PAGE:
I found out from the paperwork he left me to sign that Ledger is paying me way more than what the grocery store pays me.
Because of that, and because it’s just in my nature, I’ve been busting my ass all night. I’ve been reorganizing everything. No one said I needed to, but I wash dishes faster than they come back to me, so between bouts of dirty dishes, I’ve been reorganizing the shelves, the stock room, all the dishes in the cabinets.
I’ve had five years of practice. I didn’t tell Ledger about my kitchen experience, because it’s always awkward to talk about, but I worked in the kitchen when I was away. A couple dozen bar patrons is a walk in the park compared to hundreds of women.
I wasn’t sure how it would feel being stuck back here with Aaron at first because he looks intimidating, with stocky shoulders and dark, expressive eyebrows. But he’s a teddy bear.
He said he’s been working here since Ledger opened the doors several years ago.
Aaron is a married father of four and works two jobs. Maintenance at the high school during the week, and kitchen duty on Fridays and Saturdays here. All his children are grown and out of the house now, but he says he keeps this job because he saves up his paychecks and he and his wife like to take an annual vacation to visit her family in Ecuador.
He likes to dance while he works, so he keeps the speakers turned up, and he yells when he talks. Which is entertaining, since he’s usually talking about the other employees. He told me Mary Anne has been dating a guy for seven years and they’re about to have a second child together, but she refuses to marry him because she hates his last name. He divulged that
Roman is obsessed with a married woman who owns the bakery down the street, so he’s constantly bringing cupcakes to work.
He’s just about to tell me all about the other bartender, Razi, when someone walks through the kitchen doors and says, “Holy shit.” I spin around and find the waitress, Mary Anne, looking around the kitchen. “You did all this?”
“I didn’t realize what a mess it was until now. Wow. Ledger will be impressed with his rash decision when he gets back.”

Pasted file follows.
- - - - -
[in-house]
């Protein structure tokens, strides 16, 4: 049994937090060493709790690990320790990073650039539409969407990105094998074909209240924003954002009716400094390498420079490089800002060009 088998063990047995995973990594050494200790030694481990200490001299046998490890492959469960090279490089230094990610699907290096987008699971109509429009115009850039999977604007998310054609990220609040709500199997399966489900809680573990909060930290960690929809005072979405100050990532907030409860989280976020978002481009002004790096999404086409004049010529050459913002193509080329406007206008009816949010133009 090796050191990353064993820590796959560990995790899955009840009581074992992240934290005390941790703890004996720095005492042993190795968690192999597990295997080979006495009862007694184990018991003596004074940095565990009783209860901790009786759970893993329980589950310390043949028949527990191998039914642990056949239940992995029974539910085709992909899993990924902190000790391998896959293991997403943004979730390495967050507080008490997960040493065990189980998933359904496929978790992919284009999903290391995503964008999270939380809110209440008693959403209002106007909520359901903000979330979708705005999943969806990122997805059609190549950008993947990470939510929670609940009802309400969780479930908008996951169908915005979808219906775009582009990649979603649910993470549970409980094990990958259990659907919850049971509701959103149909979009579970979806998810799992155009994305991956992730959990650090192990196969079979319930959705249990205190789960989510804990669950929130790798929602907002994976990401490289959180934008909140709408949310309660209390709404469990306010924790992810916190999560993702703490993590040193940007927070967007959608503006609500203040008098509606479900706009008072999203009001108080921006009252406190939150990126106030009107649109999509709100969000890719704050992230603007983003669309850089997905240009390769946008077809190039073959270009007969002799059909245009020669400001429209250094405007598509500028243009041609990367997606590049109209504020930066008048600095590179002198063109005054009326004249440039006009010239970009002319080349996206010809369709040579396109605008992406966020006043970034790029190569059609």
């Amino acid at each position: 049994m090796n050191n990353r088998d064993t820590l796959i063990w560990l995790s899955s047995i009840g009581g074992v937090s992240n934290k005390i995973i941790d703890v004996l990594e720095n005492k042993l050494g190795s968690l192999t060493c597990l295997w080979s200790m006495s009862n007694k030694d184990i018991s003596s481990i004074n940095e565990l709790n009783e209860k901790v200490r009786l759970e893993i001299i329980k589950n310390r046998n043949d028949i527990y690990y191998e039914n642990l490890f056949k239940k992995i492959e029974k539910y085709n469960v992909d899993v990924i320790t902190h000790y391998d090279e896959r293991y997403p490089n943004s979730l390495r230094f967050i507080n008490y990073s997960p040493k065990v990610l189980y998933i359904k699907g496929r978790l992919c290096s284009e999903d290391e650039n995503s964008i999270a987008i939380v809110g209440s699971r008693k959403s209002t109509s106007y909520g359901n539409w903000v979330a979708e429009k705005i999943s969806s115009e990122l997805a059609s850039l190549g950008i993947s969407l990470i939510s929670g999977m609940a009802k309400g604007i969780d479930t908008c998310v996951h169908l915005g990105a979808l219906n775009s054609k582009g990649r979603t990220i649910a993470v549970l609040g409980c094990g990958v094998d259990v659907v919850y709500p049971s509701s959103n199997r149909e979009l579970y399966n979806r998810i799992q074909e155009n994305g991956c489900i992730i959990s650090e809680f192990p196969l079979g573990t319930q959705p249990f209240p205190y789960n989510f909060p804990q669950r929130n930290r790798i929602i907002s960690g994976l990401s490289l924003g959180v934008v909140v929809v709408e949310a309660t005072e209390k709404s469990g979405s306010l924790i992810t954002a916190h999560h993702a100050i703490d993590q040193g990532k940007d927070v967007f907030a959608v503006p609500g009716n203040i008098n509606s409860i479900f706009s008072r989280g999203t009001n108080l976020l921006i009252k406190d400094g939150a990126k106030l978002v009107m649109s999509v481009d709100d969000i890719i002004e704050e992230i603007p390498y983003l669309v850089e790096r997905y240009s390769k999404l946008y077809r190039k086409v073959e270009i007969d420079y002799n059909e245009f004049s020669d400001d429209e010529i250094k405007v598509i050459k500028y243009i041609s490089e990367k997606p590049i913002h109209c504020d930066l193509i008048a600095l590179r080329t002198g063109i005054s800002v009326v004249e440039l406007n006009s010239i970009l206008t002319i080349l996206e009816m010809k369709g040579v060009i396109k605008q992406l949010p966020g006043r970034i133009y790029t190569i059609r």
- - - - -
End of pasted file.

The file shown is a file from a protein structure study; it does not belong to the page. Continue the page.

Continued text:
I didn’t even know he was gone. I can’t see up front, and none of the bartenders have been back to the kitchen at all.
Mary Anne puts her hand on her stomach and walks to a refrigerator. She looks to be around five months along. She opens a Tupperware container and grabs a handful of grape tomatoes. She pops one in her mouth and says, “Tomatoes are all I crave. Marinara sauce. Pizza. Ketchup.” She offers me one, but I shake my head. “Tomatoes give me heartburn, but I can’t stop eating them.”
“Is this your first?” I ask her.
“No, I have a two-year-old boy. This one’s also a boy. You have any kids?”
I never know how to answer this question. It hasn’t come up much since I was released from prison, but the few times it has, I usually say I do and then immediately change the subject. But I don’t want anyone here to start asking questions, so I just shake my head and keep the focus on her. “What are you naming him?”
“Not sure yet.” She eats another tomato and then puts the container back in the refrigerator. “What’s your story?” she asks. “You new around here? You married? You seeing anyone? How old are you?”
I have different answers for every question coming at me, so I nod, then shake my head, and I end up looking like my head is wobbling like a bobblehead doll by the time she stops firing questions at me.
“I just moved to town. I’m twenty-six. Single.”
She raises a brow. “Does Ledger know you’re single?” “I guess.”
“Huh,” she says. “Maybe that explains it.” “Explains what?”
Mary Anne and Aaron exchange a look. “Why Ledger hired you.
We’ve been wondering.”
“Why did he hire me?” I’d like to know what she thinks is the reason. “I don’t mean this to come off in a negative way,” she says, “but
we’ve had the same employees for over two years now. He’s never mentioned needing more help, so my theory is that he hired you to make Leah jealous.”
“Mary Anne.” Aaron says her name like it’s a warning.
She waves him off. “Ledger was supposed to get married this month. He acts like he’s okay that the wedding was called off, but something has been bothering him lately. He’s been acting weird. And then you apply for a job and he just hires you on the spot when we don’t even need the help?” She shrugs. “Makes sense. You’re gorgeous. He’s heartbroken. I think he’s filling a void.”
It actually doesn’t make sense at all, but I get the feeling Mary Anne is the curious type, and I don’t want to say anything to make her even more curious about my presence here.
“Ignore her,” Aaron says. “Mary Anne craves gossip as much as she craves tomatoes.”
She laughs. “It’s true. I like to talk shit. I don’t mean anything by it; I’m just bored.”
“Why was his wedding called off?” I ask her. Apparently, she’s not the only curious one in this kitchen.